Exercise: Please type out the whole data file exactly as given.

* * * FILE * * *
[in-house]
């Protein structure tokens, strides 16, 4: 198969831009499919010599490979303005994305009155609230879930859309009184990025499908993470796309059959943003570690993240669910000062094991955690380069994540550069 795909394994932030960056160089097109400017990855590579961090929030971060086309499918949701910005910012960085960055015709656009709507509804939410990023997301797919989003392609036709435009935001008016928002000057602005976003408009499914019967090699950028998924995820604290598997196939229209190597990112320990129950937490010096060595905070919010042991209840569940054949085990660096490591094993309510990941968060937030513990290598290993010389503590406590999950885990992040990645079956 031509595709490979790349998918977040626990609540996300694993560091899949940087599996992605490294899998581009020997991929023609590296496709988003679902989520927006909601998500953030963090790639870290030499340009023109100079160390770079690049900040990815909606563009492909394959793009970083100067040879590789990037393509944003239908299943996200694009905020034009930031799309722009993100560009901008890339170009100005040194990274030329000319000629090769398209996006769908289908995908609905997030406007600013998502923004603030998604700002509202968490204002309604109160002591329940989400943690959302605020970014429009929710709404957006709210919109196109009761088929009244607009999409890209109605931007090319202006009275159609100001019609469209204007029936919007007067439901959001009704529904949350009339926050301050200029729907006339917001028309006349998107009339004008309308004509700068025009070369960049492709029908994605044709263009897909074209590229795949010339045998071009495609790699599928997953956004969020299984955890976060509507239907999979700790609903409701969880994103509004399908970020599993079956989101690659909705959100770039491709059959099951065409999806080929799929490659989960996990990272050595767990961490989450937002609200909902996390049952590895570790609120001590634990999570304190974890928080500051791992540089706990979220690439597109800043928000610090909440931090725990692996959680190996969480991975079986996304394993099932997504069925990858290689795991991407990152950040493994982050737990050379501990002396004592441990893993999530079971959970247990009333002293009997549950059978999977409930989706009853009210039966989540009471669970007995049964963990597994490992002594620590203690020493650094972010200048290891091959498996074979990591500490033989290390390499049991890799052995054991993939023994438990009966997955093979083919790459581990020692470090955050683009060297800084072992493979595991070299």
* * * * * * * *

[in-house]
């Protein structure tokens, strides 16, 4: 198969831009499919010599490979303005994305009155609230879930859309009184990025499908993470796309059959943003570690993240669910000062094991955690380069994540550069 795909394994932030960056160089097109400017990855590579961090929030971060086309499918949701910005910012960085960055015709656009709507509804939410990023997301797919989003392609036709435009935001008016928002000057602005976003408009499914019967090699950028998924995820604290598997196939229209190597990112320990129950937490010096060595905070919010042991209840569940054949085990660096490591094993309510990941968060937030513990290598290993010389503590406590999950885990992040990645079956 031509595709490979790349998918977040626990609540996300694993560091899949940087599996992605490294899998581009020997991929023609590296496709988003679902989520927006909601998500953030963090790639870290030499340009023109100079160390770079690049900040990815909606563009492909394959793009970083100067040879590789990037393509944003239908299943996200694009905020034009930031799309722009993100560009901008890339170009100005040194990274030329000319000629090769398209996006769908289908995908609905997030406007600013998502923004603030998604700002509202968490204002309604109160002591329940989400943690959302605020970014429009929710709404957006709210919109196109009761088929009244607009999409890209109605931007090319202006009275159609100001019609469209204007029936919007007067439901959001009704529904949350009339926050301050200029729907006339917001028309006349998107009339004008309308004509700068025009070369960049492709029908994605044709263009897909074209590229795949010339045998071009495609790699599928997953956004969020299984955890976060509507239907999979700790609903409701969880994103509004399908970020599993079956989101690659909705959100770039491709059959099951065409999806080929799929490659989960996990990272050595767990961490989450937002609200909902996390049952590895570790609120001590634990999570304190974890928080500051791992540089706990979220690439597109800043928000610090909440931090725990692996959680190996969480991975079986996304394993099932997504069925990858290689795991991407990152950040493994982050737990050379501990002396004592441990893993999530079971959970247990009333002293009997549950059978999977409930989706009853009210039966989540009471669970007995049964963990597994490992002594620590203690020493650094972010200048290891091959498996074979990591500490033989290390390499049991890799052995054991993939023994438990009966997955093979083919790459581990020692470090955050683009060297800084072992493979595991070299």